The minister said that the new centre will be in charge of coordinating a uniform system that was previously scattered between a number of social insurance funds and local or regional authorities, thus ensuring significant cost savings and closing loopholes that allowed cheating on a large scale.
The centre will operate under the oversight of IKA-ETAM and aims to make the system more transparent, simpler, more efficient and prevent 'fake' pensions or people cashing in double benefits from different sources.
To illustrate the problems of the previous system, Koutroumanis pointed out that IKA was paying 135,000 disability pensions - or 11.7 percent of the total - in 2010, while the same percentage in the farmers' fund OGA was 16.56 percent and in the freelance workers' fund OAEE 10.6 percent.
The ministry's leadership hopes to restrict these percentages to 9 percent for IKA, 12 percent for OGA and 8 percent for OAEE by 2012. In the longterm, they aim to bring these percentages in line with the EU average by 2020.
The operation of the centre for IKA-ETAM pensions has already yielded results, leading to a 6.6 percent reduction in disability-related spending in 2011.
Unveiling plans for the centre in the near future, Koutroumanis said that the number of specialist doctors assessing applications will increase from 250 at present to 500 in the near future and ultimately to 1,000 in order to process the 28-30,000 applications for disability pensions received each month and reply to pension applications within roughly 40 days.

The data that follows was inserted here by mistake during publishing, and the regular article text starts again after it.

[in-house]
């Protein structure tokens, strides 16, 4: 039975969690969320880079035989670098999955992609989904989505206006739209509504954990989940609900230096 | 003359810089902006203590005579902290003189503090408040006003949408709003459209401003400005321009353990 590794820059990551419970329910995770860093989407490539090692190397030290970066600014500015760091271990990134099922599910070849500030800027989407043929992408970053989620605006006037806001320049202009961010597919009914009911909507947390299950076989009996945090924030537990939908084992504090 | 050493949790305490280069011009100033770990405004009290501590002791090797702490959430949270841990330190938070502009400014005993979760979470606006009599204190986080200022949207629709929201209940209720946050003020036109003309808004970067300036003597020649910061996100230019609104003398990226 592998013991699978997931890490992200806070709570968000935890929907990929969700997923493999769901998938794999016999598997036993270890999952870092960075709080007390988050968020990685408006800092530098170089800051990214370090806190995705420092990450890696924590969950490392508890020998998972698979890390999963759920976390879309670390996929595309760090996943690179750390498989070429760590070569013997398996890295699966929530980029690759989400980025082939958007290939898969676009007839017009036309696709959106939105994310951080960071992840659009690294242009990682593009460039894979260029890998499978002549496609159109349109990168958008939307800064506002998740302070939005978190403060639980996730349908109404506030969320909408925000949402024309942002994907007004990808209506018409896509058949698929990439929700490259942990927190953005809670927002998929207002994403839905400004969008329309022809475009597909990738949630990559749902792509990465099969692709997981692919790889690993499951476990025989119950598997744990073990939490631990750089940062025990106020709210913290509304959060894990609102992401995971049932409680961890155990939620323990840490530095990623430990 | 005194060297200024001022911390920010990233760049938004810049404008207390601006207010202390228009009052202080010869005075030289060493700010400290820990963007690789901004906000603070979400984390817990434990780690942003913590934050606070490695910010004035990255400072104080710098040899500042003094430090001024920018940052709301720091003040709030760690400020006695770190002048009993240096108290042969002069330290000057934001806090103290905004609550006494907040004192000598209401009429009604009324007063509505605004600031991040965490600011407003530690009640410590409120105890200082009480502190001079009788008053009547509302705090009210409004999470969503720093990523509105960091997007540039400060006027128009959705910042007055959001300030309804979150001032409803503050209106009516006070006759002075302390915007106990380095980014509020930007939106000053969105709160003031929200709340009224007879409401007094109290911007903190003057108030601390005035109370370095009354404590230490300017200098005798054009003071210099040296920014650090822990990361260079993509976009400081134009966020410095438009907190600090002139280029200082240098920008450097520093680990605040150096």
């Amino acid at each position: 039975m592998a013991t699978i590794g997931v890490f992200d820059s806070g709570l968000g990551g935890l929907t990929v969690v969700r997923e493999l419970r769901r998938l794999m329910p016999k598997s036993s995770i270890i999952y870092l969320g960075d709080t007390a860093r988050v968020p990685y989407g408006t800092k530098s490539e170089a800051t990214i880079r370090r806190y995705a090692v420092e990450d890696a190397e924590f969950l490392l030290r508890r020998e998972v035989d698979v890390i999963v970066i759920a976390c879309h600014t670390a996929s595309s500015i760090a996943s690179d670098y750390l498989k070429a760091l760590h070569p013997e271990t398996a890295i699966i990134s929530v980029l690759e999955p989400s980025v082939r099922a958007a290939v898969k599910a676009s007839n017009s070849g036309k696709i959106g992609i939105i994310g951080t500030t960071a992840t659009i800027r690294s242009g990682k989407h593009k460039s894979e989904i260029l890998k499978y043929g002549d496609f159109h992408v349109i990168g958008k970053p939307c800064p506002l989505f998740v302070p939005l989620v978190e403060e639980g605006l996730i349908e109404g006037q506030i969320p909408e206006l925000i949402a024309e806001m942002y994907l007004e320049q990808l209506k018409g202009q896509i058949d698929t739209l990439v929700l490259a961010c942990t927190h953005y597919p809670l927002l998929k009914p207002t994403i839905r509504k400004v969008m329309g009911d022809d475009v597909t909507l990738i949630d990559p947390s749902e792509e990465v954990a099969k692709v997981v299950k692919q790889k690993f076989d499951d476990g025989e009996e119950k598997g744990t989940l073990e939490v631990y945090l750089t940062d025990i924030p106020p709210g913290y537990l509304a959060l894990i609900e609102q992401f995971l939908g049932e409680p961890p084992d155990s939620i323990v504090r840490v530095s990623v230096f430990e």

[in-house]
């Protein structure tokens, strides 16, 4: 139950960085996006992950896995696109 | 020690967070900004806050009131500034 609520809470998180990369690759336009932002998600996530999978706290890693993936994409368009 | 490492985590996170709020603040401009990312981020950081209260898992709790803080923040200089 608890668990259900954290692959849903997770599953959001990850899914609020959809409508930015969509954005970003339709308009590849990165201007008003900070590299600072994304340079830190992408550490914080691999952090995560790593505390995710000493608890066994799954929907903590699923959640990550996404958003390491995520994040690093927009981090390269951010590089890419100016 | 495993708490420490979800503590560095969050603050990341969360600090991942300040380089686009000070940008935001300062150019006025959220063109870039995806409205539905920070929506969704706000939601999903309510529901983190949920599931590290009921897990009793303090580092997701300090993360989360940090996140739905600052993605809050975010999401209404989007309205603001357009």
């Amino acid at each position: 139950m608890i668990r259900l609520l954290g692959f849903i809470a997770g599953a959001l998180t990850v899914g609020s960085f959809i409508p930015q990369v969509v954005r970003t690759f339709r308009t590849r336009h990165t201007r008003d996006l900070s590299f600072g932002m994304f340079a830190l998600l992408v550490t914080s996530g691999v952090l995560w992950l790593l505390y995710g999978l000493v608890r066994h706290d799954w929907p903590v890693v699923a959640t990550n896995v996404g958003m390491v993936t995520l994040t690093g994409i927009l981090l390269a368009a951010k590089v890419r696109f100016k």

There are currently 324,000 people receiving disability pensions in Greece (in a population of roughly 11 million), while there are hundreds of thousands more that are eligible for various kinds of benefits, tax relief and other assistance. The government's aim is to quickly draw up a national register of persons with disabilities to be coordinated by the labour ministry and a register of those qualifying for various kinds of benefits and welfare.